Harold Adamson, Toronto's police chief from 1970 to 1980, died yesterday of cancer. He was 80.
Mr. Adamson started in 1939 as a $17-a-week cadet in the Scarborough Police Department, which became part of the amalgamated Metropolitan Toronto force in 1957. He was appointed staff inspector in the new force's Scarborough district and rose through the ranks to become deputy chief and then chief.
His tenure was marked by tense relations between Toronto police and minority groups.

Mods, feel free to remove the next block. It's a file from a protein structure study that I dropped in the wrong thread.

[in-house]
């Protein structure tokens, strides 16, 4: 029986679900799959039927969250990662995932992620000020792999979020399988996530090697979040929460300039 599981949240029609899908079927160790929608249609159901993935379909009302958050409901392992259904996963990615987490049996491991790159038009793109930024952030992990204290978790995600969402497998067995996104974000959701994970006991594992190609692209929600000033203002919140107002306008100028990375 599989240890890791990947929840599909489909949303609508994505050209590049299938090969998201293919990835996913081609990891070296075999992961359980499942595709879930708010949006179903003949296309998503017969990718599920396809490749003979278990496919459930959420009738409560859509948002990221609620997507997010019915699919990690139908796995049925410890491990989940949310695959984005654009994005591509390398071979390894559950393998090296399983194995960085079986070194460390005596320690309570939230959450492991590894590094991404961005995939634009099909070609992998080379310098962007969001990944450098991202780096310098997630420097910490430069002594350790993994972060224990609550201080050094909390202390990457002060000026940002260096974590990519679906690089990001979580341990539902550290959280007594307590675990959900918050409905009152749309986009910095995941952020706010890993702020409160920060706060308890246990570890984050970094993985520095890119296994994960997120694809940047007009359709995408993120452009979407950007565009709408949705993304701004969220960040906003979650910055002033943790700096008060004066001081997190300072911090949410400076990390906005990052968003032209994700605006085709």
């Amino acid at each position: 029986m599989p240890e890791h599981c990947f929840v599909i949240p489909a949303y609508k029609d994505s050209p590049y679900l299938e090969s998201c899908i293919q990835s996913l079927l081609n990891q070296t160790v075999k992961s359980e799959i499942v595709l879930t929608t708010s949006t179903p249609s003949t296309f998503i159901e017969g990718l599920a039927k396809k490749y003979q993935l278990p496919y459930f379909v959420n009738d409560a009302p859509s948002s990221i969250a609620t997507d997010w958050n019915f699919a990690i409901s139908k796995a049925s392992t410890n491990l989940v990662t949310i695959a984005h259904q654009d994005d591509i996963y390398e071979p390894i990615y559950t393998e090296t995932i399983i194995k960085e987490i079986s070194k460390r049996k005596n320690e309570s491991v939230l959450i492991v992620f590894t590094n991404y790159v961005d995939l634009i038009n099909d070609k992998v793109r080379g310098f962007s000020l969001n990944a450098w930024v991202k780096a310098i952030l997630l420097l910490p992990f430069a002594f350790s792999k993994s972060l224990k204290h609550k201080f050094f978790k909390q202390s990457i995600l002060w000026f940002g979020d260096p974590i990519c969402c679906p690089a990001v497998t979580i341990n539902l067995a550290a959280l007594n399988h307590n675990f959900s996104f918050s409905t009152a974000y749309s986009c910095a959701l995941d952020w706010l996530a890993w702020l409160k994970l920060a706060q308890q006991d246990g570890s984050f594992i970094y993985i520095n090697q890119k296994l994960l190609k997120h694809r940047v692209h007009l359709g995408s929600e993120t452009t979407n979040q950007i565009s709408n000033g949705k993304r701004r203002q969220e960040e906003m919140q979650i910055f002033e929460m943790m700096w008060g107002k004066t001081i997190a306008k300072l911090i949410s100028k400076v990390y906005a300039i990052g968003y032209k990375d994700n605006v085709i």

In 1979, he apologized for articles in a police-union magazine referring to homosexuals as weirdos and saying that blacks and Jews seldom think about anything but their colour or religion. In the same year, he issued a policy statement warning that disciplinary charges would result against any police officer who showed bias or prejudice in serving the public.
He resisted the idea of having outsiders investigate killings by police, but he asked the Ontario Provincial Police to take over a particularly contentious case involving the death of a black man. Police killings now are investigated by a civilian agency, Ontario's Special Investigations Unit. Staff